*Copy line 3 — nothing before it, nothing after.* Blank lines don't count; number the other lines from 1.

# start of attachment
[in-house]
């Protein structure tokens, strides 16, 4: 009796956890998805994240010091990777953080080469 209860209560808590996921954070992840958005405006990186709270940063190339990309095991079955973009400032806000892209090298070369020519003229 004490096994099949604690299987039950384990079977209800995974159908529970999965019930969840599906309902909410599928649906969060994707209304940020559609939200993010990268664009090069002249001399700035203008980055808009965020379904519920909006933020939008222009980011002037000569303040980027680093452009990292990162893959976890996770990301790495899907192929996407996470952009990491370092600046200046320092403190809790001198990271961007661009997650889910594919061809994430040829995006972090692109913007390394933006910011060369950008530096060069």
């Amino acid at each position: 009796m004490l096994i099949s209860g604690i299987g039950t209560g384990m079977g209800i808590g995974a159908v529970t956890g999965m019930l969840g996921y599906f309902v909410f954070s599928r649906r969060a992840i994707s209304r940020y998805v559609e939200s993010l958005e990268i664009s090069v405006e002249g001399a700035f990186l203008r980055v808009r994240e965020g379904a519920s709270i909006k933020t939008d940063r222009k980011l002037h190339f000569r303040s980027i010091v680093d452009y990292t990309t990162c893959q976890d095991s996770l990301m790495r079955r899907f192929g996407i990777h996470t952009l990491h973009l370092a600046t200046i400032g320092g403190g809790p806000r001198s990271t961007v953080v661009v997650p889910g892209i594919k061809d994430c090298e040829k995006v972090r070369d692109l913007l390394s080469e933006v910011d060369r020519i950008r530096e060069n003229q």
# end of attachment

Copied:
């Amino acid at each position: 009796m004490l096994i099949s209860g604690i299987g039950t209560g384990m079977g209800i808590g995974a159908v529970t956890g999965m019930l969840g996921y599906f309902v909410f954070s599928r649906r969060a992840i994707s209304r940020y998805v559609e939200s993010l958005e990268i664009s090069v405006e002249g001399a700035f990186l203008r980055v808009r994240e965020g379904a519920s709270i909006k933020t939008d940063r222009k980011l002037h190339f000569r303040s980027i010091v680093d452009y990292t990309t990162c893959q976890d095991s996770l990301m790495r079955r899907f192929g996407i990777h996470t952009l990491h973009l370092a600046t200046i400032g320092g403190g809790p806000r001198s990271t961007v953080v661009v997650p889910g892209i594919k061809d994430c090298e040829k995006v972090r070369d692109l913007l390394s080469e933006v910011d060369r020519i950008r530096e060069n003229q």